The European Commission’s clean energy – or ‘winter’ – package is producing a whirlwind of activity in its approval process. I have seen it at first hand over the past few weeks, at meetings, workshops and conferences reviewing impact assessments, addressing energy efficiency financing, and discussing the central role of consumers in the winter package. It was enough to compete with even the Brussels obsession with Brexit.
There are some critical issues related to the approval process of the package.
The Target: There is divergence on the target. From the current 27% non-binding target, the Commission proposed a more rigorous binding target of 30% savings by 2030. While the European Parliament supports that kind of target, it appears that Council (representing member states) is much less ambitious. From recent evidence, such as impact assessments reviewed at a workshop organised by Leonardo Energy, it seems that an ambitious target is needed. But whatever the target, my concern is the part that energy efficiency will be assigned in achieving it. Hopefully there is a growing appreciation of the critical contribution that improved energy efficiency can make to the EU’s obligations under the 2015 Paris climate agreement.
Efficiency First: The discussion of targets, and how to meet them, should refer back to the Energy Union’s commitment to Efficiency First, which essentially set energy efficiency as the first filter for all energy policies. “It prioritises investments in customer-side efficiency resources (including end-use energy efficiency and demand response) whenever they would cost less, or deliver more value, than investing in energy infrastructure, fuels, and supply alone,” according to the Regulatory Assistance Project (RAP).
I would like to be reassured that the other directives under review (renewables, governance and internal market for electricity) as well as accompanying initiatives, have been developed under the Efficiency First principle. I hope so, but am sceptical at the moment.
On the industry side, the main driver for energy efficiency is considered to be the EU’s Emissions Trading System. But, according to recent analyses discussed in Brussels, the ETS is not actually delivering energy efficiency. Yet the winter package offers basically no energy efficiency proposals for industry. There appears to be a gap.
Renovation of buildings: The factsheets that accompanied the winter package said that “The changes proposed by the Commission in the Energy Efficiency Directive and the Energy Performance of Buildings Directive aim to speed up the renovation rate of existing buildings with a view to decarbonising the building stock by mid-century.” It is not obvious how this is going to happen. While initiatives such as Smart Financing for Smart Buildings are welcome, they do not appear to be accelerating deep renovations on the scale needed. As the Energy Advice Exchange (EAE) has argued, without effective energy advice, consumers are not going to undertake significant energy efficiency renovations. Member States are required to prepare renovation strategies (first under the Energy Efficiency Directive and now proposed to be under the Energy Performance of Buildings Directive) but there is no requirement to implement the strategies. A recent review by the EAE showed that many (if not most) Member States did not even use those strategies as consultation documents in discussions with national stakeholders.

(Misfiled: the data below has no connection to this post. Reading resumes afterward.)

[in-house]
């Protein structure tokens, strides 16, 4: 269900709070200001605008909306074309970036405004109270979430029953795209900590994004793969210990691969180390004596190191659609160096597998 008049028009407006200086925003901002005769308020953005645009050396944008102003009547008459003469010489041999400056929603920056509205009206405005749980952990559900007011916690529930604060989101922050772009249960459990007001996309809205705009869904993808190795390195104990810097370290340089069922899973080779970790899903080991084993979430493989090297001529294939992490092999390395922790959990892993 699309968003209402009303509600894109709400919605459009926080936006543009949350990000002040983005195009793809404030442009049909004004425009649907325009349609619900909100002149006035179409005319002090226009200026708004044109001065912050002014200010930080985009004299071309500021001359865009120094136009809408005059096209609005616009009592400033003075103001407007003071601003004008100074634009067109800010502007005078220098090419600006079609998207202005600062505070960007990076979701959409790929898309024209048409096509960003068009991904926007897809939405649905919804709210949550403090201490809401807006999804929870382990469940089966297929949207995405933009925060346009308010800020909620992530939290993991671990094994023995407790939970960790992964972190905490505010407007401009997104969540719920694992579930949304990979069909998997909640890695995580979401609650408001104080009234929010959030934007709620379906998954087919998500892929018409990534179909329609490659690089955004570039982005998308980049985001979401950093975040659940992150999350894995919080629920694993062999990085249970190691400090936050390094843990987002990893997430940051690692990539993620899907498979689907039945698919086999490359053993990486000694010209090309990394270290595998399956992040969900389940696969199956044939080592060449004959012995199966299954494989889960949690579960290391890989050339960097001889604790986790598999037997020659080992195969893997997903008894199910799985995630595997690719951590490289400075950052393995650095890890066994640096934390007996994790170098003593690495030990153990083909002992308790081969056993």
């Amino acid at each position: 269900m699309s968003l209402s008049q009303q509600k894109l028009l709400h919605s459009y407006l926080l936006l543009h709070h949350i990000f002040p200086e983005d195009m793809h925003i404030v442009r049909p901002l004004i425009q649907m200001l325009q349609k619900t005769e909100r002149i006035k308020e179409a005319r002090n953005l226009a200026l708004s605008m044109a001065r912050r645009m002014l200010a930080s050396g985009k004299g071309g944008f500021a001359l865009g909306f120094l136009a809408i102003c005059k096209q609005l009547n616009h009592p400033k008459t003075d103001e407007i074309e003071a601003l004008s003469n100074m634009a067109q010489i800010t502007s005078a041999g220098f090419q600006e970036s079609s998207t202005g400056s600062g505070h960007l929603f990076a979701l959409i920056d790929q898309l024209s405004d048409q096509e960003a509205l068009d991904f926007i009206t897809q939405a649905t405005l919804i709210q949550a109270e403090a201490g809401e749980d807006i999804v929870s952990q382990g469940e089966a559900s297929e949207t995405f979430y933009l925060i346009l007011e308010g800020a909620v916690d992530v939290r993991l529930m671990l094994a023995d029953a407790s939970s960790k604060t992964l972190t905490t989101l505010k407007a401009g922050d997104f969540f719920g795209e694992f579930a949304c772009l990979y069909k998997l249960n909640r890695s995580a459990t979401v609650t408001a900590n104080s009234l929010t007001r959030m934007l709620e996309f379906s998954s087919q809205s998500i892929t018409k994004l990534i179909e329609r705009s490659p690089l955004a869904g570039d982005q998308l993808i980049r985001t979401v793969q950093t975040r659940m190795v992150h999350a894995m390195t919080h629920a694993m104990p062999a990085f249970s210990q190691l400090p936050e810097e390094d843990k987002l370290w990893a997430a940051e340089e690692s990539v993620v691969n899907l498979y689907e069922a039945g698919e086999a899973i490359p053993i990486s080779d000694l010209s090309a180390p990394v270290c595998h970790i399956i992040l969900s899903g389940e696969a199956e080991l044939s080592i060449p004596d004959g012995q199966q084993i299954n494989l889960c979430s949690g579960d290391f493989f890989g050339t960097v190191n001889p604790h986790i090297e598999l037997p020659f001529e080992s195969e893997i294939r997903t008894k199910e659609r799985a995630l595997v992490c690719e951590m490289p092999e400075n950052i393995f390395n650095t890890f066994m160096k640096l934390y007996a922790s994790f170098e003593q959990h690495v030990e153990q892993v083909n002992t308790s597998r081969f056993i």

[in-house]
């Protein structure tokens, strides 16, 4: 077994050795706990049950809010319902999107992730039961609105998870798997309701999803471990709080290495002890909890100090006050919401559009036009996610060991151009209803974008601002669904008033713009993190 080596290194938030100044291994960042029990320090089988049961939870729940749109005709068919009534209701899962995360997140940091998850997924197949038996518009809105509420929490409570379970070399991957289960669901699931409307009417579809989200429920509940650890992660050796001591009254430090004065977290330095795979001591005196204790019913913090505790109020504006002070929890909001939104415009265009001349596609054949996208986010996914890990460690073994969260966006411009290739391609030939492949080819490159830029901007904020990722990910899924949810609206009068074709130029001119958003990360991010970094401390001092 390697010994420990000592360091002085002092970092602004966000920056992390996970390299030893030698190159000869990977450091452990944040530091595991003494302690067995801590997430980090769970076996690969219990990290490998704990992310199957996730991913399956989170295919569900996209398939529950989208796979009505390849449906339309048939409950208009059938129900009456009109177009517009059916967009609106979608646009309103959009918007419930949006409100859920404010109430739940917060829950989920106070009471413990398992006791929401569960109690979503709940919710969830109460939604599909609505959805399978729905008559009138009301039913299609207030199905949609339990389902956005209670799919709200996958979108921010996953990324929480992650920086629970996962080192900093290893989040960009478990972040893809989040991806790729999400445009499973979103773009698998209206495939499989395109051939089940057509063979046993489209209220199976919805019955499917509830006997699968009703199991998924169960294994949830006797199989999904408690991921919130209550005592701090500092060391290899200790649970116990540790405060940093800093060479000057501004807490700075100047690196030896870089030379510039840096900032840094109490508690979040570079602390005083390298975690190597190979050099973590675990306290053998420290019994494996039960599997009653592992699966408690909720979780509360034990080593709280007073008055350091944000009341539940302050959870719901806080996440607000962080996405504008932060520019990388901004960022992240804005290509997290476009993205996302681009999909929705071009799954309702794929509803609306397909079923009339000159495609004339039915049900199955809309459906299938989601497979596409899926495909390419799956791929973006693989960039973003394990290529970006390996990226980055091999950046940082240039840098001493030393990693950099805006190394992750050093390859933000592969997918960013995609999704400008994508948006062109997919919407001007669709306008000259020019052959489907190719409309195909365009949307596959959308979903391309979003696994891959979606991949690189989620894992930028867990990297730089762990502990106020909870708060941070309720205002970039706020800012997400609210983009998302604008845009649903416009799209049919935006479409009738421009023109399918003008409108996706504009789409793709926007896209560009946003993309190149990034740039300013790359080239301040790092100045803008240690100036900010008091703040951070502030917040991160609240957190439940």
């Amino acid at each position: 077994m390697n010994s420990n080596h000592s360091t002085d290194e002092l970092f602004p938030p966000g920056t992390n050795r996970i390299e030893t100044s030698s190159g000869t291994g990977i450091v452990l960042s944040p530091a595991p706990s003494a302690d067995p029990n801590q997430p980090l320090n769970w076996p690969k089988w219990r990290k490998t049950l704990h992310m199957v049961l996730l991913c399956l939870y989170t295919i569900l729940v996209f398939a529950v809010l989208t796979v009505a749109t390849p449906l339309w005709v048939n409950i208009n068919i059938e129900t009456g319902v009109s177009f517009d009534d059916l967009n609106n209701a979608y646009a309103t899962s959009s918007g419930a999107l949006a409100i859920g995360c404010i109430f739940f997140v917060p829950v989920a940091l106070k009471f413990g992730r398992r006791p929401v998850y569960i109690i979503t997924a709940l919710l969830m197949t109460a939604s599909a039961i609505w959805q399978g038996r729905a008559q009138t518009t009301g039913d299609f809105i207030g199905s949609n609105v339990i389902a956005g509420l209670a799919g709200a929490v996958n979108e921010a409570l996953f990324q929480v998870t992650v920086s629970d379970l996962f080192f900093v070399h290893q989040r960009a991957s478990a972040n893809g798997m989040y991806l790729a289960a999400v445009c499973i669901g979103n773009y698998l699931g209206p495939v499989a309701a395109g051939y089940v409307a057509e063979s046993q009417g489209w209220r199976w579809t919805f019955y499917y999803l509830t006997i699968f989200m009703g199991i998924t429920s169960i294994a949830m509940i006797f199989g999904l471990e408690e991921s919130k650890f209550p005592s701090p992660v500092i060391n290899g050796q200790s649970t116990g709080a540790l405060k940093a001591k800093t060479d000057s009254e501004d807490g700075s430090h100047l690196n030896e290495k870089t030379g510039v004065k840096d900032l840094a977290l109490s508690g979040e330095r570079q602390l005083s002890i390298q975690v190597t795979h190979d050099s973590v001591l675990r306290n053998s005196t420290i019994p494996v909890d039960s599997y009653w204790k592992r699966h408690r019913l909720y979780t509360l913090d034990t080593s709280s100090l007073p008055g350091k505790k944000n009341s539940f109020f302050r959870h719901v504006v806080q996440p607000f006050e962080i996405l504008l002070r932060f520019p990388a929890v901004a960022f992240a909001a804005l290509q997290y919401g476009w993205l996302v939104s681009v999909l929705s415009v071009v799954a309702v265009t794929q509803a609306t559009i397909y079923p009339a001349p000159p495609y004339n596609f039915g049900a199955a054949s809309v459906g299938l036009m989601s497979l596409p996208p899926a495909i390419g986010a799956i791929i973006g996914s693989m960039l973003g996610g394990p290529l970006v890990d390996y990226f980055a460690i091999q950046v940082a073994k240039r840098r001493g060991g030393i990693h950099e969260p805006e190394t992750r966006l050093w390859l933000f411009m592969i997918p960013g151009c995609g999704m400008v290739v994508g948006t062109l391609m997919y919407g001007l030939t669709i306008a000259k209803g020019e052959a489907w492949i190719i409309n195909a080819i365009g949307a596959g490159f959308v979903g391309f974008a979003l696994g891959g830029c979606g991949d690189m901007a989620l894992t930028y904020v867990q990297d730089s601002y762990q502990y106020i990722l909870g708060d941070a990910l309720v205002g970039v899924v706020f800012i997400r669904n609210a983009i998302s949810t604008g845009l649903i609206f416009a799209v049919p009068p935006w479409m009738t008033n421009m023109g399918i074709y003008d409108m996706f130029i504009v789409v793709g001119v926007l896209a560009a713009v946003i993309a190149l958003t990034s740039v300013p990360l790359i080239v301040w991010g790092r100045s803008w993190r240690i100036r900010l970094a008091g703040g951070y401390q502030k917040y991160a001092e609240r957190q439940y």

A consumer-centred clean energy package: Every page of the winter package has a focus on consumer needs. This is most welcome and long overdue. A recent conference organised by BEUC, the European Consumer Organisation, discussed the clean energy package from the point of view of smart meters, allowing consumers to switch providers, bundling issues, and consumer protection. While those measures are certainly all important, there was no discussion of the role of consumers in renovation strategies (although it was finally brought up). Financing packages and an energy performance certificate from the EPBD, while useful, will not be enough to encourage consumers to invest in ambitious energy-saving renovations. A winter package that puts the consumer first will have to provide much more help and encouragement for the consumer if significant energy savings are to be achieved.
The process: It was frustrating that in the EED and EPBD, so few articles were opened for revision. This hardly makes sense if first principles – Efficiency First – are being implemented and when energy efficiency is on the verge of finally playing the role it should in our carbon mitigation strategies.
Council and Parliament have a major job ahead to review and reflect on the analysis from the impact assessments, and on the proposals for revising the directives. The advocacy community (professional lobbyists and environmental groups) also must come to grips with the full range of themes and proposals raised by the Commission.
The Commission is to be commended for the package. This holistic, integrated approach has never happened before. It is an excellent basis to build on.
Now is the opportunity to make Efficiency First through making Consumers First. It is the opportunity for improved energy efficiency to be positioned at the centre of post-Paris low-carbon mitigation strategies.
This is a process that should involve people well beyond Brussels, across Europe. This is laying a foundation –THE foundation – for our low-carbon energy transition that will resonate for many years to come. We do not get many opportunities to take such momentous steps. It deserves all positive criticism that will contribute to a stronger, more effective winter package.